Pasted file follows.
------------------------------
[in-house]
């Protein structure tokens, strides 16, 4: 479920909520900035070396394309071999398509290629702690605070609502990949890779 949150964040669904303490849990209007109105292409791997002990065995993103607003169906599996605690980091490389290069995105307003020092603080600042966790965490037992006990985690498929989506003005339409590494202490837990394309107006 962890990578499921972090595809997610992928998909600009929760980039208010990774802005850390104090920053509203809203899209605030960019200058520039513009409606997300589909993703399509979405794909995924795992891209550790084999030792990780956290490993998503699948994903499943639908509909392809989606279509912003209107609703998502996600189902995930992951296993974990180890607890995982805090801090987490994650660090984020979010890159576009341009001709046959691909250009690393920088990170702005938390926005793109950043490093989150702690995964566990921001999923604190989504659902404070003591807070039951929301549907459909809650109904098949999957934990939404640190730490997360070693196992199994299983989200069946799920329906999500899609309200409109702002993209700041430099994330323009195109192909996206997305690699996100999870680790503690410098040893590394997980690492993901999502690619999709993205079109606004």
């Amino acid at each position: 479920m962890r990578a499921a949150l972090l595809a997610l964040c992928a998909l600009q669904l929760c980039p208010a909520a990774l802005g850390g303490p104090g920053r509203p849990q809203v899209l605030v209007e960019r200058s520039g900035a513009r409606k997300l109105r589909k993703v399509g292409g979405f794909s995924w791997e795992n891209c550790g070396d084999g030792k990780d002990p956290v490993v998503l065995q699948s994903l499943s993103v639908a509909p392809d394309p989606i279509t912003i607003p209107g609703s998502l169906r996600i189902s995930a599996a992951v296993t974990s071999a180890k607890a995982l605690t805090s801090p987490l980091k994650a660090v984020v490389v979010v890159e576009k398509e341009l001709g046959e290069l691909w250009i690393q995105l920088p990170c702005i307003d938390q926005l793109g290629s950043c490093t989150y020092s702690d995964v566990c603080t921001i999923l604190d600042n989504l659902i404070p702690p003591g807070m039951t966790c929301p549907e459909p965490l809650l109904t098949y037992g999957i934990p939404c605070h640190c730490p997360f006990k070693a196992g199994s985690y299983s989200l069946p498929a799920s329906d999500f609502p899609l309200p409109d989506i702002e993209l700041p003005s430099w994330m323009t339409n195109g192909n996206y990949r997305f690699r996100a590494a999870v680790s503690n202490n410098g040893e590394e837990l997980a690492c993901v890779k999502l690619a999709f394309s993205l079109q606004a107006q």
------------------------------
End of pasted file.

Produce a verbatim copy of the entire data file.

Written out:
[in-house]
């Protein structure tokens, strides 16, 4: 479920909520900035070396394309071999398509290629702690605070609502990949890779 949150964040669904303490849990209007109105292409791997002990065995993103607003169906599996605690980091490389290069995105307003020092603080600042966790965490037992006990985690498929989506003005339409590494202490837990394309107006 962890990578499921972090595809997610992928998909600009929760980039208010990774802005850390104090920053509203809203899209605030960019200058520039513009409606997300589909993703399509979405794909995924795992891209550790084999030792990780956290490993998503699948994903499943639908509909392809989606279509912003209107609703998502996600189902995930992951296993974990180890607890995982805090801090987490994650660090984020979010890159576009341009001709046959691909250009690393920088990170702005938390926005793109950043490093989150702690995964566990921001999923604190989504659902404070003591807070039951929301549907459909809650109904098949999957934990939404640190730490997360070693196992199994299983989200069946799920329906999500899609309200409109702002993209700041430099994330323009195109192909996206997305690699996100999870680790503690410098040893590394997980690492993901999502690619999709993205079109606004």
């Amino acid at each position: 479920m962890r990578a499921a949150l972090l595809a997610l964040c992928a998909l600009q669904l929760c980039p208010a909520a990774l802005g850390g303490p104090g920053r509203p849990q809203v899209l605030v209007e960019r200058s520039g900035a513009r409606k997300l109105r589909k993703v399509g292409g979405f794909s995924w791997e795992n891209c550790g070396d084999g030792k990780d002990p956290v490993v998503l065995q699948s994903l499943s993103v639908a509909p392809d394309p989606i279509t912003i607003p209107g609703s998502l169906r996600i189902s995930a599996a992951v296993t974990s071999a180890k607890a995982l605690t805090s801090p987490l980091k994650a660090v984020v490389v979010v890159e576009k398509e341009l001709g046959e290069l691909w250009i690393q995105l920088p990170c702005i307003d938390q926005l793109g290629s950043c490093t989150y020092s702690d995964v566990c603080t921001i999923l604190d600042n989504l659902i404070p702690p003591g807070m039951t966790c929301p549907e459909p965490l809650l109904t098949y037992g999957i934990p939404c605070h640190c730490p997360f006990k070693a196992g199994s985690y299983s989200l069946p498929a799920s329906d999500f609502p899609l309200p409109d989506i702002e993209l700041p003005s430099w994330m323009t339409n195109g192909n996206y990949r997305f690699r996100a590494a999870v680790s503690n202490n410098g040893e590394e837990l997980a690492c993901v890779k999502l690619a999709f394309s993205l079109q606004a107006q």